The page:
Dressing Gowns and Swiss Roll

We drove right passed it, easily done, tucked away as it was behind a Shell garage. Drawing up to the front eventually, we were faced by a raggedy collection of smokers outside the reception, one a double-amputee with no legs, and wearing a Man United football shirt, was perched on a wheelchair. It shouldn’t have done but it brought me down. They’re only people, I kept saying to myself, smile, be warm. We greeted them and went in.

I’d prepared myself for it and it didn’t disappoint. A badly-lit room, a little shabby and very basic. I’m tired, it will be alright in the morning. It wasn’t really, not really.

I didn’t walk to Hayle, having to manage that roundabout was too daunting so I walked to Connor Downs instead. The first morning it was later and becoming day but the second was dark. The bird song was gorgeous. I forgot how nearly-rural it was out there. There was a man smoking outside the front door as I walked out the first morning, wearing a black and white spotted fluffy dressing gown with a heavy silver chain hanging deep into his bare chest. Nice dressing gown, I said. He smiled. It’s me missus’s, he said, his voice gruff with nicotine, it’s warmer. Another smoker stood outside as we returned in the evening. Nice motor, he said, grinning and revealing a mouth devoid of teeth. I chatted with him as he parked. I’ve put some cake and tangerines in reception, he said, help yourself. He then went on to explain in a fast, bullet-like voice, how he was homeless and waiting to go into a wet house in Falmouth and that they’d (the hotel) was giving him a room till then. Free? I thought, surely not. Anyway the cake and tangerines (or mandarins, he said) was his way of thanking them. There’s only two slices of Swiss roll left, he said, so you better hurry. He’d been dry for six years since losing his girlfriend. Eighteen years we were together, he said, an’ she was eighteen years older than me. He showed me a tattoo of her name on his neck. He then went on to talk about what they get up in the wet houses, using expressions like ‘tootin’. God alone knows what he was talking about. He tipped his cardboard cup towards me. Cranberry juice and vodka, he said. I thought he was ‘dry’. Perhaps vodka doesn’t count. As we left the next day the no-legged man was smoking outside again. I watched as he finished one only to start rolling another. Why not? What the hell, eh? The skin on his face was wafer thin, hard, bitter. Do you think he was a squaddie in Afghanistan? I asked him as we drove off. No, more like a diabetic, he said.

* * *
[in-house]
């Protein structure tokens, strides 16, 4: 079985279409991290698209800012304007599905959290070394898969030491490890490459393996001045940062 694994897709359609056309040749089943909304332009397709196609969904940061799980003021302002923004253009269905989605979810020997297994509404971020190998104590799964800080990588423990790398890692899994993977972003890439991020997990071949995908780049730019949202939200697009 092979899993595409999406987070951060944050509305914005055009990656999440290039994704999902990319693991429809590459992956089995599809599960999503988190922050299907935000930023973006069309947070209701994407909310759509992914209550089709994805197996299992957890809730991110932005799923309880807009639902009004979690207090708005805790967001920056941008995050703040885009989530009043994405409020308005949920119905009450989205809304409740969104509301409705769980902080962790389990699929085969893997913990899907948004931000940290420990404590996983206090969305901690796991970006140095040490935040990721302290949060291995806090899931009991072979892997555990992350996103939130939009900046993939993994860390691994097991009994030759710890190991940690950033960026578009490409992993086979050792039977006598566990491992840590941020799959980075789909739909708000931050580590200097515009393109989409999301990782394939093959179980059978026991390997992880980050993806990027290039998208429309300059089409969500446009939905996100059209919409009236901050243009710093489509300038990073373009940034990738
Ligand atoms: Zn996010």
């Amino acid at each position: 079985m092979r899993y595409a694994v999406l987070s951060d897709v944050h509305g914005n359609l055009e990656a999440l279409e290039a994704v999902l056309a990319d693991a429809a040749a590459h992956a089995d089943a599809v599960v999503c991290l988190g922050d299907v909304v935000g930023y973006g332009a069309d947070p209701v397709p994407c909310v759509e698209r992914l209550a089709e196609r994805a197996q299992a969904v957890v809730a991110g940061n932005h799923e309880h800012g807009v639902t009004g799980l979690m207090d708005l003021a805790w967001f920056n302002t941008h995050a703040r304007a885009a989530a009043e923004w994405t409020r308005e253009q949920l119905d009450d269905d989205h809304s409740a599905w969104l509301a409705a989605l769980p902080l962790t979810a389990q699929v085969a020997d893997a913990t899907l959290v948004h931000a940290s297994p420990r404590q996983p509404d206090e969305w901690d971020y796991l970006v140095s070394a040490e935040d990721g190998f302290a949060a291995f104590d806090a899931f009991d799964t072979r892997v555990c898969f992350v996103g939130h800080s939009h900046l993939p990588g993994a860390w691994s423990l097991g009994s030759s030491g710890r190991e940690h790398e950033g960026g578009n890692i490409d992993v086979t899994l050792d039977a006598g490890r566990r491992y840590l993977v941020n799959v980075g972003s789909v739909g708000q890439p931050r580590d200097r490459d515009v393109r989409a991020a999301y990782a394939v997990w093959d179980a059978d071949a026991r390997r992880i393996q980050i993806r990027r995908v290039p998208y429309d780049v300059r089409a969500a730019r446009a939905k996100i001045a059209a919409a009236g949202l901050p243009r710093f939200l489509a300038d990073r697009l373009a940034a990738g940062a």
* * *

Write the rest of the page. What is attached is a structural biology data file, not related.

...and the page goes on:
We won’t go again.

There is much more to say. There always is. All the bliss in-between the dinginess. And there was much. The warmth of friendship. And holding her, that little potent body. And that light. The sun coming in through the window. The turquoise sea. And my other love, just being next to her.

We will go there again. Again and again. Please.